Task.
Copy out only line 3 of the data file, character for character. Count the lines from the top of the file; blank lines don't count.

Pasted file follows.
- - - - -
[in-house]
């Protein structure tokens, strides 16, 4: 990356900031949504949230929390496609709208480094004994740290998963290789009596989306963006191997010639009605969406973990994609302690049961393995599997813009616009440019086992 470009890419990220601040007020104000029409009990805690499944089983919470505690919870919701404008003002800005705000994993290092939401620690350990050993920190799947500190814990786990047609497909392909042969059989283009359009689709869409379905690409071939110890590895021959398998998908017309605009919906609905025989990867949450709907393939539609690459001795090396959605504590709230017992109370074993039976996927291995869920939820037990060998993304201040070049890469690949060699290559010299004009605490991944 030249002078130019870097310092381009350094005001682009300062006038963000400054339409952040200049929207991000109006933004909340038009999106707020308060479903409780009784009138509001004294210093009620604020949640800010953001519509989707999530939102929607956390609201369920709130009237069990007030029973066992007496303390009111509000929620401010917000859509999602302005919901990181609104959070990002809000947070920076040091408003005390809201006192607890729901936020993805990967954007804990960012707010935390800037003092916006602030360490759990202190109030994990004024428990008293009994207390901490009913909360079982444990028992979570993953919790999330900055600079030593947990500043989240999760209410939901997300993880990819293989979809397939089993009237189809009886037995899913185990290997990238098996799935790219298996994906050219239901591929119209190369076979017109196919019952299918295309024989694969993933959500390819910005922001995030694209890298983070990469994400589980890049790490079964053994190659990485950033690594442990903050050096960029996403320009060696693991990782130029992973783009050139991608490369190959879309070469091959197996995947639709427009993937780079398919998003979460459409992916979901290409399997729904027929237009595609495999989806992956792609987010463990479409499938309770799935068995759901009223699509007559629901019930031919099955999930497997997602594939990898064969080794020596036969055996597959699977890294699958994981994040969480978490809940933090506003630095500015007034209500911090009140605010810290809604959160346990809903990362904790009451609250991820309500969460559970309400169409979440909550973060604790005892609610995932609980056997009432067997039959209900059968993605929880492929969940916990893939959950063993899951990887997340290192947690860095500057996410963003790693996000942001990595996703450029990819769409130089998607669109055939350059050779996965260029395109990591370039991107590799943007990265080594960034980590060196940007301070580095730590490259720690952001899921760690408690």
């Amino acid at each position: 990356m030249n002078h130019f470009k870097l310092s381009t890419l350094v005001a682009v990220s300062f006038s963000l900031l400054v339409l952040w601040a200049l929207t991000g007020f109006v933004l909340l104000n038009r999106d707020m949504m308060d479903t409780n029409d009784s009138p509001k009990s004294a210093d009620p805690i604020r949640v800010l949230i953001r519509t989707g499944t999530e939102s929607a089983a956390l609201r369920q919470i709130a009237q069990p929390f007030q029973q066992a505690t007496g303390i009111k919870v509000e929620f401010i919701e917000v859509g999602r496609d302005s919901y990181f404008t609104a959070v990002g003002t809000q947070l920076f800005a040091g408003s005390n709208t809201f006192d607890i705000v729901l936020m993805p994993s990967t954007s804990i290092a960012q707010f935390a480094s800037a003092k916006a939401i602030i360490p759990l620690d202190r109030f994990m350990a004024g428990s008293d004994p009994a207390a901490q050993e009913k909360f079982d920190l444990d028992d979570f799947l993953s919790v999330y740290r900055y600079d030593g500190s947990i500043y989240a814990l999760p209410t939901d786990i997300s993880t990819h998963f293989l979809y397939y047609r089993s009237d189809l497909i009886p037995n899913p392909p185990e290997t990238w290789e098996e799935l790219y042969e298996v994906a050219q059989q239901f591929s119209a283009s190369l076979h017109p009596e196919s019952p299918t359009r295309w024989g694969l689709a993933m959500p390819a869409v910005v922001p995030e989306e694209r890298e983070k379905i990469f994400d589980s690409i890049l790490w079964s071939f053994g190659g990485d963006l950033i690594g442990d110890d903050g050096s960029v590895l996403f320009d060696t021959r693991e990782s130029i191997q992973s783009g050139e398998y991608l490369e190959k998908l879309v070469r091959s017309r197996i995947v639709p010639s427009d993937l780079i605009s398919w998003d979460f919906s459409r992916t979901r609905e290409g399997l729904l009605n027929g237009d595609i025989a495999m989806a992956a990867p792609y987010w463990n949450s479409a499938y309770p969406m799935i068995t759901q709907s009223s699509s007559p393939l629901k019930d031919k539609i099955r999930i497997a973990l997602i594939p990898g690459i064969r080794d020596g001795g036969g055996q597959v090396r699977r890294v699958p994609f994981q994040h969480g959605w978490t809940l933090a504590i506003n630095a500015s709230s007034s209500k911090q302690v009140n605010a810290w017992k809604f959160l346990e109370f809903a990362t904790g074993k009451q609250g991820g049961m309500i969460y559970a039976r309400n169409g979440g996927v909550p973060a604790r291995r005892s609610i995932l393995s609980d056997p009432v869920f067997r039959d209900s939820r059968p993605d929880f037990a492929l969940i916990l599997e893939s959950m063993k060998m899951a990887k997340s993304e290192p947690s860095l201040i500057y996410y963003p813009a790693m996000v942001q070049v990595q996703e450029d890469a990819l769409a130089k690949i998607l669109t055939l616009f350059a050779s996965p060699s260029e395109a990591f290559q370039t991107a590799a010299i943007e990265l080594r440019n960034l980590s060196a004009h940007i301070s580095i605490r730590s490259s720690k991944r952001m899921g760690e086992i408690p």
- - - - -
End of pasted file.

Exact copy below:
């Amino acid at each position: 990356m030249n002078h130019f470009k870097l310092s381009t890419l350094v005001a682009v990220s300062f006038s963000l900031l400054v339409l952040w601040a200049l929207t991000g007020f109006v933004l909340l104000n038009r999106d707020m949504m308060d479903t409780n029409d009784s009138p509001k009990s004294a210093d009620p805690i604020r949640v800010l949230i953001r519509t989707g499944t999530e939102s929607a089983a956390l609201r369920q919470i709130a009237q069990p929390f007030q029973q066992a505690t007496g303390i009111k919870v509000e929620f401010i919701e917000v859509g999602r496609d302005s919901y990181f404008t609104a959070v990002g003002t809000q947070l920076f800005a040091g408003s005390n709208t809201f006192d607890i705000v729901l936020m993805p994993s990967t954007s804990i290092a960012q707010f935390a480094s800037a003092k916006a939401i602030i360490p759990l620690d202190r109030f994990m350990a004024g428990s008293d004994p009994a207390a901490q050993e009913k909360f079982d920190l444990d028992d979570f799947l993953s919790v999330y740290r900055y600079d030593g500190s947990i500043y989240a814990l999760p209410t939901d786990i997300s993880t990819h998963f293989l979809y397939y047609r089993s009237d189809l497909i009886p037995n899913p392909p185990e290997t990238w290789e098996e799935l790219y042969e298996v994906a050219q059989q239901f591929s119209a283009s190369l076979h017109p009596e196919s019952p299918t359009r295309w024989g694969l689709a993933m959500p390819a869409v910005v922001p995030e989306e694209r890298e983070k379905i990469f994400d589980s690409i890049l790490w079964s071939f053994g190659g990485d963006l950033i690594g442990d110890d903050g050096s960029v590895l996403f320009d060696t021959r693991e990782s130029i191997q992973s783009g050139e398998y991608l490369e190959k998908l879309v070469r091959s017309r197996i995947v639709p010639s427009d993937l780079i605009s398919w998003d979460f919906s459409r992916t979901r609905e290409g399997l729904l009605n027929g237009d595609i025989a495999m989806a992956a990867p792609y987010w463990n949450s479409a499938y309770p969406m799935i068995t759901q709907s009223s699509s007559p393939l629901k019930d031919k539609i099955r999930i497997a973990l997602i594939p990898g690459i064969r080794d020596g001795g036969g055996q597959v090396r699977r890294v699958p994609f994981q994040h969480g959605w978490t809940l933090a504590i506003n630095a500015s709230s007034s209500k911090q302690v009140n605010a810290w017992k809604f959160l346990e109370f809903a990362t904790g074993k009451q609250g991820g049961m309500i969460y559970a039976r309400n169409g979440g996927v909550p973060a604790r291995r005892s609610i995932l393995s609980d056997p009432v869920f067997r039959d209900s939820r059968p993605d929880f037990a492929l969940i916990l599997e893939s959950m063993k060998m899951a990887k997340s993304e290192p947690s860095l201040i500057y996410y963003p813009a790693m996000v942001q070049v990595q996703e450029d890469a990819l769409a130089k690949i998607l669109t055939l616009f350059a050779s996965p060699s260029e395109a990591f290559q370039t991107a590799a010299i943007e990265l080594r440019n960034l980590s060196a004009h940007i301070s580095i605490r730590s490259s720690k991944r952001m899921g760690e086992i408690p």